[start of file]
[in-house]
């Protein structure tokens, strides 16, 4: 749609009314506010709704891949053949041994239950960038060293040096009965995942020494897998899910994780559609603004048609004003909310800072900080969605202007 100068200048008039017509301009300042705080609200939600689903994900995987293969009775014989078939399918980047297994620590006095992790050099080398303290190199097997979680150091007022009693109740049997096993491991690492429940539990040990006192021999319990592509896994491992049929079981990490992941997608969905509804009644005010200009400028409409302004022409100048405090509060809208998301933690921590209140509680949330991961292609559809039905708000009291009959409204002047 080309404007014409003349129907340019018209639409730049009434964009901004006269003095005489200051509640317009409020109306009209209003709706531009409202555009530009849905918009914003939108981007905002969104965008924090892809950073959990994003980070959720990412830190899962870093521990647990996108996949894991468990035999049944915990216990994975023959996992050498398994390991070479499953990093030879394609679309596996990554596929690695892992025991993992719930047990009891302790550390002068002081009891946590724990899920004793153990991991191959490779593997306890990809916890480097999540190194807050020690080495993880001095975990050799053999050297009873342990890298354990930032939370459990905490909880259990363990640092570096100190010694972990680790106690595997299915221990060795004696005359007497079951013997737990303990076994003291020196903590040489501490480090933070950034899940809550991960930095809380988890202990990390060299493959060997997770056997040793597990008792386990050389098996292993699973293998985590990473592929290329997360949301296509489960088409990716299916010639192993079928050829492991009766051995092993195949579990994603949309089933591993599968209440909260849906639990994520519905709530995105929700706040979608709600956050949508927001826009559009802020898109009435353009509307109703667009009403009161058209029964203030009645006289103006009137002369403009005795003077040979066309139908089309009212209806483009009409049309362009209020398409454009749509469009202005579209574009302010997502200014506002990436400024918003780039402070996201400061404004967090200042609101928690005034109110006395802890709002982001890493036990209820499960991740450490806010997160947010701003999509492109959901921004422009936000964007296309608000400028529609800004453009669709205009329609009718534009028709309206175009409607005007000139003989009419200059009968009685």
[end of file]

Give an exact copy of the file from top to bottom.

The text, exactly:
[in-house]
């Protein structure tokens, strides 16, 4: 749609009314506010709704891949053949041994239950960038060293040096009965995942020494897998899910994780559609603004048609004003909310800072900080969605202007 100068200048008039017509301009300042705080609200939600689903994900995987293969009775014989078939399918980047297994620590006095992790050099080398303290190199097997979680150091007022009693109740049997096993491991690492429940539990040990006192021999319990592509896994491992049929079981990490992941997608969905509804009644005010200009400028409409302004022409100048405090509060809208998301933690921590209140509680949330991961292609559809039905708000009291009959409204002047 080309404007014409003349129907340019018209639409730049009434964009901004006269003095005489200051509640317009409020109306009209209003709706531009409202555009530009849905918009914003939108981007905002969104965008924090892809950073959990994003980070959720990412830190899962870093521990647990996108996949894991468990035999049944915990216990994975023959996992050498398994390991070479499953990093030879394609679309596996990554596929690695892992025991993992719930047990009891302790550390002068002081009891946590724990899920004793153990991991191959490779593997306890990809916890480097999540190194807050020690080495993880001095975990050799053999050297009873342990890298354990930032939370459990905490909880259990363990640092570096100190010694972990680790106690595997299915221990060795004696005359007497079951013997737990303990076994003291020196903590040489501490480090933070950034899940809550991960930095809380988890202990990390060299493959060997997770056997040793597990008792386990050389098996292993699973293998985590990473592929290329997360949301296509489960088409990716299916010639192993079928050829492991009766051995092993195949579990994603949309089933591993599968209440909260849906639990994520519905709530995105929700706040979608709600956050949508927001826009559009802020898109009435353009509307109703667009009403009161058209029964203030009645006289103006009137002369403009005795003077040979066309139908089309009212209806483009009409049309362009209020398409454009749509469009202005579209574009302010997502200014506002990436400024918003780039402070996201400061404004967090200042609101928690005034109110006395802890709002982001890493036990209820499960991740450490806010997160947010701003999509492109959901921004422009936000964007296309608000400028529609800004453009669709205009329609009718534009028709309206175009409607005007000139003989009419200059009968009685």